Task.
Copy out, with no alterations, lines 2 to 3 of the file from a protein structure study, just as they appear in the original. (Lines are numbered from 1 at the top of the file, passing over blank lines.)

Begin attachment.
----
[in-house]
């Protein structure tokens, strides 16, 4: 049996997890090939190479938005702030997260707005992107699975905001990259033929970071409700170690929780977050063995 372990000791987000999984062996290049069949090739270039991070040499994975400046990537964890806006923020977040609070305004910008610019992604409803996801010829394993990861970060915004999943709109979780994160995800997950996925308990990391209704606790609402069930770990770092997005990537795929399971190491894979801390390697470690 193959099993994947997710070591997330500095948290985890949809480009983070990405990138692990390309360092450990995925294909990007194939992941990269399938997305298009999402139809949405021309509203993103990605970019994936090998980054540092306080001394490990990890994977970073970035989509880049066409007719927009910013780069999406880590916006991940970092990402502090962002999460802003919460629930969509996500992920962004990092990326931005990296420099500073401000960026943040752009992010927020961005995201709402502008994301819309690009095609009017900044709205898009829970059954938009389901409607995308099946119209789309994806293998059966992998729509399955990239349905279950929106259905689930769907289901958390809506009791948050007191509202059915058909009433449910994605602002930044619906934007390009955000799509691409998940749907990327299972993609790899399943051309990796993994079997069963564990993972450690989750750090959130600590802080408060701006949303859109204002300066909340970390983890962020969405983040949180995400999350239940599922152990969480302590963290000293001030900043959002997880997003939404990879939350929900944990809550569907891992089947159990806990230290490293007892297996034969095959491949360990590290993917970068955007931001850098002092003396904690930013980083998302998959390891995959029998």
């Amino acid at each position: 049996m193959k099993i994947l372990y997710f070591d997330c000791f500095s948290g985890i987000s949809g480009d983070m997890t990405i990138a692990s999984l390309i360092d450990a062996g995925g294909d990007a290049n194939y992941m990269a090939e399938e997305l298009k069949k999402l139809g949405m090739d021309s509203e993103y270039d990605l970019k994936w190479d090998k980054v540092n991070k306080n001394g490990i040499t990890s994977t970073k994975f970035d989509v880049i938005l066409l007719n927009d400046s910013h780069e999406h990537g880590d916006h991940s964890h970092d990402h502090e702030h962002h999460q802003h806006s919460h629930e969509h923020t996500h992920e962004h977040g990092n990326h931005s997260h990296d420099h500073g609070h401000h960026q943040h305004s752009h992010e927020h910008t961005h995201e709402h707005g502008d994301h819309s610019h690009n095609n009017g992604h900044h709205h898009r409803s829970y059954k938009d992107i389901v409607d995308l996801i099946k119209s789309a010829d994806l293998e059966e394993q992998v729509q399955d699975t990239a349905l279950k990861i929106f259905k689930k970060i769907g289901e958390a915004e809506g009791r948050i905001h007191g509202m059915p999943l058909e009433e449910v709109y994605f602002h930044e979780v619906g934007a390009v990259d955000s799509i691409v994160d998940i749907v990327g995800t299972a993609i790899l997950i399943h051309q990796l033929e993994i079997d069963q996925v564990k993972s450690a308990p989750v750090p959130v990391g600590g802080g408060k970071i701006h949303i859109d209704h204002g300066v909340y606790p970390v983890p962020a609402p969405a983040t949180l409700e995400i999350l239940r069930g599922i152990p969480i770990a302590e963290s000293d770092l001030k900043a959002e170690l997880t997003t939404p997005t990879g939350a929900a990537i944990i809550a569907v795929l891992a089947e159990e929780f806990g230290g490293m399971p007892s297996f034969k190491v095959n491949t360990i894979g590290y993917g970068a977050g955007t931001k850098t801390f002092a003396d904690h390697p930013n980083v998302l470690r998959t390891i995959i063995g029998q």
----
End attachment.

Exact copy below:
């Protein structure tokens, strides 16, 4: 049996997890090939190479938005702030997260707005992107699975905001990259033929970071409700170690929780977050063995 372990000791987000999984062996290049069949090739270039991070040499994975400046990537964890806006923020977040609070305004910008610019992604409803996801010829394993990861970060915004999943709109979780994160995800997950996925308990990391209704606790609402069930770990770092997005990537795929399971190491894979801390390697470690 193959099993994947997710070591997330500095948290985890949809480009983070990405990138692990390309360092450990995925294909990007194939992941990269399938997305298009999402139809949405021309509203993103990605970019994936090998980054540092306080001394490990990890994977970073970035989509880049066409007719927009910013780069999406880590916006991940970092990402502090962002999460802003919460629930969509996500992920962004990092990326931005990296420099500073401000960026943040752009992010927020961005995201709402502008994301819309690009095609009017900044709205898009829970059954938009389901409607995308099946119209789309994806293998059966992998729509399955990239349905279950929106259905689930769907289901958390809506009791948050007191509202059915058909009433449910994605602002930044619906934007390009955000799509691409998940749907990327299972993609790899399943051309990796993994079997069963564990993972450690989750750090959130600590802080408060701006949303859109204002300066909340970390983890962020969405983040949180995400999350239940599922152990969480302590963290000293001030900043959002997880997003939404990879939350929900944990809550569907891992089947159990806990230290490293007892297996034969095959491949360990590290993917970068955007931001850098002092003396904690930013980083998302998959390891995959029998």
């Amino acid at each position: 049996m193959k099993i994947l372990y997710f070591d997330c000791f500095s948290g985890i987000s949809g480009d983070m997890t990405i990138a692990s999984l390309i360092d450990a062996g995925g294909d990007a290049n194939y992941m990269a090939e399938e997305l298009k069949k999402l139809g949405m090739d021309s509203e993103y270039d990605l970019k994936w190479d090998k980054v540092n991070k306080n001394g490990i040499t990890s994977t970073k994975f970035d989509v880049i938005l066409l007719n927009d400046s910013h780069e999406h990537g880590d916006h991940s964890h970092d990402h502090e702030h962002h999460q802003h806006s919460h629930e969509h923020t996500h992920e962004h977040g990092n990326h931005s997260h990296d420099h500073g609070h401000h960026q943040h305004s752009h992010e927020h910008t961005h995201e709402h707005g502008d994301h819309s610019h690009n095609n009017g992604h900044h709205h898009r409803s829970y059954k938009d992107i389901v409607d995308l996801i099946k119209s789309a010829d994806l293998e059966e394993q992998v729509q399955d699975t990239a349905l279950k990861i929106f259905k689930k970060i769907g289901e958390a915004e809506g009791r948050i905001h007191g509202m059915p999943l058909e009433e449910v709109y994605f602002h930044e979780v619906g934007a390009v990259d955000s799509i691409v994160d998940i749907v990327g995800t299972a993609i790899l997950i399943h051309q990796l033929e993994i079997d069963q996925v564990k993972s450690a308990p989750v750090p959130v990391g600590g802080g408060k970071i701006h949303i859109d209704h204002g300066v909340y606790p970390v983890p962020a609402p969405a983040t949180l409700e995400i999350l239940r069930g599922i152990p969480i770990a302590e963290s000293d770092l001030k900043a959002e170690l997880t997003t939404p997005t990879g939350a929900a990537i944990i809550a569907v795929l891992a089947e159990e929780f806990g230290g490293m399971p007892s297996f034969k190491v095959n491949t360990i894979g590290y993917g970068a977050g955007t931001k850098t801390f002092a003396d904690h390697p930013n980083v998302l470690r998959t390891i995959i063995g029998q």